New connections between brain cells form in clusters during learning

February 19, 2012
Brain

New connections between brain cells emerge in clusters in the brain as animals learn to perform a new task, according to a study published in Nature on February 19 (advance online publication). Led by researchers at the University of California, Santa Cruz, the study reveals details of how brain circuits are rewired during the formation of new motor memories.

The researchers studied mice as they learned new behaviors, such as reaching through a slot to get a seed. They observed changes in the , the brain layer that controls muscle movements, during the learning process. Specifically, they followed the growth of new "dendritic spines," structures that form the connections () between .

"For the first time we are able to observe the spatial distribution of new synapses related to the encoding of memory," said Yi Zuo, assistant professor of molecular, cell and at UC Santa Cruz and corresponding author of the paper.

In a previous study, Zuo and others documented the rapid growth of new dendritic spines on pyramidal neurons in the motor cortex during the learning process. These spines form synapses where the pyramidal neurons receive input from other involved in motor memories and . In the new study, first author Min Fu, a postdoctoral researcher in Zuo's lab, analyzed the of the newly formed synapses.

Initial results of the spatial analysis showed that one third of the newly formed synapses were located next to another new synapse. These clustered synapses tended to form over the course of a few days during the learning period, when the mouse was repeatedly performing the new behavior. Compared to non-clustered counterparts, the clustered synapses were more likely to persist through the learning sessions and after training stopped.

In addition, the researchers found that after formation of the second spine in a cluster, the first spine grew larger. The size of the spine head correlates with the strength of the synapse. "We found that formation of a second connection is correlated with a strengthening of the first connection, which suggests that they are likely to be involved in the same circuitry," Zuo said. "The clustering of synapses may serve to magnify the strength of the connections."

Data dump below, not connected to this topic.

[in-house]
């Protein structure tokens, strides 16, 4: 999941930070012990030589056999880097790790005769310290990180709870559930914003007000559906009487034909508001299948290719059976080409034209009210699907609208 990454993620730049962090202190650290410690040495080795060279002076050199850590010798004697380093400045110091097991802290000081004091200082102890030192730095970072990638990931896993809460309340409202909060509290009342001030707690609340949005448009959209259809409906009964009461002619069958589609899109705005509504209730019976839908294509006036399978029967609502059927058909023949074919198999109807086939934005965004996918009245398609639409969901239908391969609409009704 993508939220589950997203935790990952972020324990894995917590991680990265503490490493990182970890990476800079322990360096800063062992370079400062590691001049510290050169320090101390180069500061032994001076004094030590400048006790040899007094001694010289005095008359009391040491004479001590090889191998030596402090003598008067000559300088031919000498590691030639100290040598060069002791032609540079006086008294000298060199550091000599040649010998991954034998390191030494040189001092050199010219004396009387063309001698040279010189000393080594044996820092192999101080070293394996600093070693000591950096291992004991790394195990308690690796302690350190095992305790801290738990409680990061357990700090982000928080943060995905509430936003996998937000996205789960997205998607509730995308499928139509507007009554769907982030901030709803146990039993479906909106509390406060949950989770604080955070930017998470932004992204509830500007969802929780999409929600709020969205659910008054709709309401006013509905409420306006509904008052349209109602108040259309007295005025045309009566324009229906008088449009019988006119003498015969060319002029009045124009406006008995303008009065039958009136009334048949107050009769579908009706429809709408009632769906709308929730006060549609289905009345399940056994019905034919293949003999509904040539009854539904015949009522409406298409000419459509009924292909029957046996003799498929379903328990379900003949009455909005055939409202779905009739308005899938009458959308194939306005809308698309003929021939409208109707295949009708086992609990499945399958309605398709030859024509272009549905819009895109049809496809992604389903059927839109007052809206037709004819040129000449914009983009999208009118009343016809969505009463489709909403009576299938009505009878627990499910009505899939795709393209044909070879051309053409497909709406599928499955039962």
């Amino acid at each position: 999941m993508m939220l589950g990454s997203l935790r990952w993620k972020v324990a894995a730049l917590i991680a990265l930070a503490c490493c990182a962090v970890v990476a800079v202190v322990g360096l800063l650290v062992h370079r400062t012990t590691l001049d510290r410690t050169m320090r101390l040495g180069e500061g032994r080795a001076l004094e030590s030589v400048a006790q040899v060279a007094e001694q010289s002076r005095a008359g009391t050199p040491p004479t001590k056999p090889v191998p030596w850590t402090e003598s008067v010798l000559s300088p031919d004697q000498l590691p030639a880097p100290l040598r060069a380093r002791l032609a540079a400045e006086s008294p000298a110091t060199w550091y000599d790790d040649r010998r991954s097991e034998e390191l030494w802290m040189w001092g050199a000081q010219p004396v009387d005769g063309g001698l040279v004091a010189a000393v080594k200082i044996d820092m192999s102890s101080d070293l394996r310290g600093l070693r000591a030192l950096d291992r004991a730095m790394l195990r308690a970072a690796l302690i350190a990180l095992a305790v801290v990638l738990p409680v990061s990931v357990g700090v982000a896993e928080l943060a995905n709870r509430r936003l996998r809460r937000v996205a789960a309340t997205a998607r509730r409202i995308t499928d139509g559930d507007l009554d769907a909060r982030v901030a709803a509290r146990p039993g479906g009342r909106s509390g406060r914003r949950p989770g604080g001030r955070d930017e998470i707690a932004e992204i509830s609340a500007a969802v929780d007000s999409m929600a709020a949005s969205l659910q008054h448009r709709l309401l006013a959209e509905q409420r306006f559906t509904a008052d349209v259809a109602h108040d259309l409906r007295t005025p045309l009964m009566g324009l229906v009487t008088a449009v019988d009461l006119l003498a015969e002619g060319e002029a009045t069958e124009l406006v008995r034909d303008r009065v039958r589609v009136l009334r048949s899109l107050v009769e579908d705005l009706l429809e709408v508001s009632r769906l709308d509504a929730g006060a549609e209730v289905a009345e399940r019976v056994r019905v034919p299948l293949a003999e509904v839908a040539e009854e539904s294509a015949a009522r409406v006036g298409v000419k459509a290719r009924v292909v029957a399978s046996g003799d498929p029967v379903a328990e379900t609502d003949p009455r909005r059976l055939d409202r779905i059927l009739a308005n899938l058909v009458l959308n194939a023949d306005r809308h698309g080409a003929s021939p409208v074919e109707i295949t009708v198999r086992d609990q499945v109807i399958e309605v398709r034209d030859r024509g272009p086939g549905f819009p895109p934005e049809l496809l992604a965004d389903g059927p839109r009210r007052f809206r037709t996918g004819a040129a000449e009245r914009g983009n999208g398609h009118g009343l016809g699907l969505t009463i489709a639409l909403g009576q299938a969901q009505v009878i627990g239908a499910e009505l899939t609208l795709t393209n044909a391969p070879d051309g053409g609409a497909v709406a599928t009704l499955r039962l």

Another part of the study also supported the idea that the clustered synapses are involved in neural circuits specific to the task being learned. The researchers studied mice trained first in one task and then in a different task. Instead of grabbing a seed, the mice had to learn how to handle a piece of capellini pasta. Both tasks induced the formation of clustered spines, but spines formed during the learning of different tasks did not cluster together.

The researchers also looked at mice that were challenged with new motor tasks every day, but did not repeat the same task over and over like the ones trained in seed-grabbing or capellini-handling. These mice also grew lots of new dendritic spines, but few of the new spines were clustered.

"Repetitive activation of the same cortical circuit is really important in learning a new task," Zuo said. "But what is the optimal frequency of repetition? Ultimately, by studying the relationship between synapse formation and learning, we want to find out the best way to induce new memories."